Stretch Neglected Muscles
There are certain muscles that can become tight and draw us into poor postures that create stress on the neck. Upper cross syndrome is commonly associated with neck pain. This is a postural and repetitive motion issue that leads to tension in certain muscles while overstretching or straining others. Tight muscles typically include the pectoralis minor/major and the suboccipitals. Using Brügger's relief position or other stretches throughout the day can improve muscles tension and muscle balance. Some stretches that could help include:
- The doorway stretch: stand in between a doorway and turn into a field goal post. Place your arms up on the sides of the doorways at shoulder height and allow your chest to move forward to stretch the chest muscles.
- Chin retraction stretch: sit as tall as you can. Pretend a string is pulling the top of your head to the ceiling and pull your chin straight back as if you're trying to create a double chin.
When in doubt, see a professional. Getting routine maintenance chiropractic treatment may be a good option for keeping the spine moving properly. Chiropractor can get a good sense of which joints may be overly stiff through analyzing your ranges of motion and palpating the movement of the joints. They can then do mobilizations or adjustments to help the stiff joints move properly and take stress off of the joints that may be picking up the slack of the stiff joints. Chiropractors can also perform manual therapies to reduce tension of tight muscles and promote healthy blood flow to the tissues.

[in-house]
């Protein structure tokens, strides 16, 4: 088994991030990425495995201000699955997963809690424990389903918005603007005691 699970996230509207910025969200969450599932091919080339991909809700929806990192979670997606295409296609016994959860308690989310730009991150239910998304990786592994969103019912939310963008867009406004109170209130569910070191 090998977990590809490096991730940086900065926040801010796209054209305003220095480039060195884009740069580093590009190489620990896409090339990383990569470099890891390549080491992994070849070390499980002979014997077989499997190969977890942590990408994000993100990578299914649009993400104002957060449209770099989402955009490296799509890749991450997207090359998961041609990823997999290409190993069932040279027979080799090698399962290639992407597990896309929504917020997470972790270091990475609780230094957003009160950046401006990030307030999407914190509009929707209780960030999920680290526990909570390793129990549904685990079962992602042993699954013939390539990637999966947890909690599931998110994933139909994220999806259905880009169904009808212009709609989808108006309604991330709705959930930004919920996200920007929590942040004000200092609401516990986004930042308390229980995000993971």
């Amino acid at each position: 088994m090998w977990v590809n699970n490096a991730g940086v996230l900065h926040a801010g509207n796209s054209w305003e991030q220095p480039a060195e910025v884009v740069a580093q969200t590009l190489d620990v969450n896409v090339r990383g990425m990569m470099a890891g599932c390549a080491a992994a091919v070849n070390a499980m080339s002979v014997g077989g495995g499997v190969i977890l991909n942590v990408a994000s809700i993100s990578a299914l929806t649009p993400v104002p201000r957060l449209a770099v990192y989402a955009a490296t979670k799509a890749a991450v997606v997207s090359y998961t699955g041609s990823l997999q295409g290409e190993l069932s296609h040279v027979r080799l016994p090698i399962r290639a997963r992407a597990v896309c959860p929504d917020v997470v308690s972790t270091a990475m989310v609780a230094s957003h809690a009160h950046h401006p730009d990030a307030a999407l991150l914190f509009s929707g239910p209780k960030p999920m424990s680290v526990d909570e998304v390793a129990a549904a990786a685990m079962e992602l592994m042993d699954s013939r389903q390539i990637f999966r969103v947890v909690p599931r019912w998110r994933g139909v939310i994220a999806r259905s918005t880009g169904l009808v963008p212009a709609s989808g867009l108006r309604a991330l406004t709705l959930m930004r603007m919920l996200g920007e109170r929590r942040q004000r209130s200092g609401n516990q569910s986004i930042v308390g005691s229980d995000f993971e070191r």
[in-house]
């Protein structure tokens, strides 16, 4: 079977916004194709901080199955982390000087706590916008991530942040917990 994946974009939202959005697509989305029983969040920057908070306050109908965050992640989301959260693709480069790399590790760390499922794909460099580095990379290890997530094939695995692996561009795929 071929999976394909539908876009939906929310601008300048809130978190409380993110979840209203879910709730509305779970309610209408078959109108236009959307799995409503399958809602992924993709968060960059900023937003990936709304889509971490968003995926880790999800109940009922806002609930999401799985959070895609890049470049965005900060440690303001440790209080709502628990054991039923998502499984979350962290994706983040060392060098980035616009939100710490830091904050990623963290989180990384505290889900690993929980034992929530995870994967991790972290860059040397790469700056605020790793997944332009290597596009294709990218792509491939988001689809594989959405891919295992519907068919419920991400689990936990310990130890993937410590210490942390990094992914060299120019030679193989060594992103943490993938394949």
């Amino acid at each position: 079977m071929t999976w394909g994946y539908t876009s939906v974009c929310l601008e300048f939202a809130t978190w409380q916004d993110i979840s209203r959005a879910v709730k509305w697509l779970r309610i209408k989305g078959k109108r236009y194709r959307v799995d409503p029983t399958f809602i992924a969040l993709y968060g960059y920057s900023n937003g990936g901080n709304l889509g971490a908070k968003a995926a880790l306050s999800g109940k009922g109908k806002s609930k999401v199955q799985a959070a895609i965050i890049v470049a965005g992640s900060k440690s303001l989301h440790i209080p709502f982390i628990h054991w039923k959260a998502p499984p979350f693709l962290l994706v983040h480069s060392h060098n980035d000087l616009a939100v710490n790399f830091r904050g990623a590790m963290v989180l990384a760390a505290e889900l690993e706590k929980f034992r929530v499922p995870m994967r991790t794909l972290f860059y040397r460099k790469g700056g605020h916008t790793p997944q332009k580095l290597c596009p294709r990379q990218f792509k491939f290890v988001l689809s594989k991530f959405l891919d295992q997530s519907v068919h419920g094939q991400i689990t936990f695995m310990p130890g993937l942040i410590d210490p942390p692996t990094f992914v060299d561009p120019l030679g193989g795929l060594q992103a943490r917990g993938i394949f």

Everybody has different anatomy and different needs. It is important to talk with your chiropractor about what treatments and stretches are right for you.
Gordon SJ, Grimmer KA, Buttner P. Pillow preferences of people with neck pain and known spinal degeneration: a pilot randomized controlled trial. Eur J Phys Rehabil Med. 2019 Dec;55(6):783-791. doi: 10.23736/S1973-9087.19.05263-8. Epub 2019 Sep 4. PMID: 31489809.
Karimian R, Rahnama N, Ghasemi G, Lenjannejadian S. Photogrammetric Analysis of Upper Cross Syndrome among Teachers and the Effects of National Academy of Sports Medicine Exercises with Ergonomic Intervention on the Syndrome. J Res Health Sci. 2019 Jul 3;19(3):e00450. PMID: 31586371; PMCID: PMC7183553.
Dr. Courtney Means